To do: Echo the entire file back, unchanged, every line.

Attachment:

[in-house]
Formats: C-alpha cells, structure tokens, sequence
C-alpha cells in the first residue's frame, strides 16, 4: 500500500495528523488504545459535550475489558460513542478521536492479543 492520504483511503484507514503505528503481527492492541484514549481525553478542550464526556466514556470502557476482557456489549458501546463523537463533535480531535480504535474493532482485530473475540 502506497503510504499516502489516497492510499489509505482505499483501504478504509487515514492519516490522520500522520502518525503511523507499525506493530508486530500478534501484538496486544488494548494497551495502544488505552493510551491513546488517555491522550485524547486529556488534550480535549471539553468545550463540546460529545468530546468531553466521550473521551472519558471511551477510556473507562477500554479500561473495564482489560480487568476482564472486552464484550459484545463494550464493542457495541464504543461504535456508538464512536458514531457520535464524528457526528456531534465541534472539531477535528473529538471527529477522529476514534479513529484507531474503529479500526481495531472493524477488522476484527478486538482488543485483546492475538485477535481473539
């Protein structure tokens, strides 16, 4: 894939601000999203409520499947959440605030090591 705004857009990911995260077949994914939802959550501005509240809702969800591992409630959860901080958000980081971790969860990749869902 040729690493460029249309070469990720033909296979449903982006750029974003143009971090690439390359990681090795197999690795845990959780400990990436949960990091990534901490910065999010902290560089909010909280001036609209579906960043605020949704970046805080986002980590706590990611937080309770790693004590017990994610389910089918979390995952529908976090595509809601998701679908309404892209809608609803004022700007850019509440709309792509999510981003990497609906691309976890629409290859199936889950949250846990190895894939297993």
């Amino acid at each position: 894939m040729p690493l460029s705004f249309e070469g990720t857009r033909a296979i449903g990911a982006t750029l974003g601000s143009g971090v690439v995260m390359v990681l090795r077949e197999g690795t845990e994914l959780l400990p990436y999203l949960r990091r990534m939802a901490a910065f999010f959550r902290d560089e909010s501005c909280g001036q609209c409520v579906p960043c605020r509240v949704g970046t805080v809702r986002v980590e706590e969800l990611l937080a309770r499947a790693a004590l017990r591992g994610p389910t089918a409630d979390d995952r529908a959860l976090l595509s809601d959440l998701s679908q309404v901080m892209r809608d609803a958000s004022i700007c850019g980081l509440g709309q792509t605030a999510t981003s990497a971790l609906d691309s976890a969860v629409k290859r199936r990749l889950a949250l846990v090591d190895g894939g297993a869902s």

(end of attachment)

[in-house]
Formats: C-alpha cells, structure tokens, sequence
C-alpha cells in the first residue's frame, strides 16, 4: 500500500495528523488504545459535550475489558460513542478521536492479543 492520504483511503484507514503505528503481527492492541484514549481525553478542550464526556466514556470502557476482557456489549458501546463523537463533535480531535480504535474493532482485530473475540 502506497503510504499516502489516497492510499489509505482505499483501504478504509487515514492519516490522520500522520502518525503511523507499525506493530508486530500478534501484538496486544488494548494497551495502544488505552493510551491513546488517555491522550485524547486529556488534550480535549471539553468545550463540546460529545468530546468531553466521550473521551472519558471511551477510556473507562477500554479500561473495564482489560480487568476482564472486552464484550459484545463494550464493542457495541464504543461504535456508538464512536458514531457520535464524528457526528456531534465541534472539531477535528473529538471527529477522529476514534479513529484507531474503529479500526481495531472493524477488522476484527478486538482488543485483546492475538485477535481473539
């Protein structure tokens, strides 16, 4: 894939601000999203409520499947959440605030090591 705004857009990911995260077949994914939802959550501005509240809702969800591992409630959860901080958000980081971790969860990749869902 040729690493460029249309070469990720033909296979449903982006750029974003143009971090690439390359990681090795197999690795845990959780400990990436949960990091990534901490910065999010902290560089909010909280001036609209579906960043605020949704970046805080986002980590706590990611937080309770790693004590017990994610389910089918979390995952529908976090595509809601998701679908309404892209809608609803004022700007850019509440709309792509999510981003990497609906691309976890629409290859199936889950949250846990190895894939297993």
């Amino acid at each position: 894939m040729p690493l460029s705004f249309e070469g990720t857009r033909a296979i449903g990911a982006t750029l974003g601000s143009g971090v690439v995260m390359v990681l090795r077949e197999g690795t845990e994914l959780l400990p990436y999203l949960r990091r990534m939802a901490a910065f999010f959550r902290d560089e909010s501005c909280g001036q609209c409520v579906p960043c605020r509240v949704g970046t805080v809702r986002v980590e706590e969800l990611l937080a309770r499947a790693a004590l017990r591992g994610p389910t089918a409630d979390d995952r529908a959860l976090l595509s809601d959440l998701s679908q309404v901080m892209r809608d609803a958000s004022i700007c850019g980081l509440g709309q792509t605030a999510t981003s990497a971790l609906d691309s976890a969860v629409k290859r199936r990749l889950a949250l846990v090591d190895g894939g297993a869902s």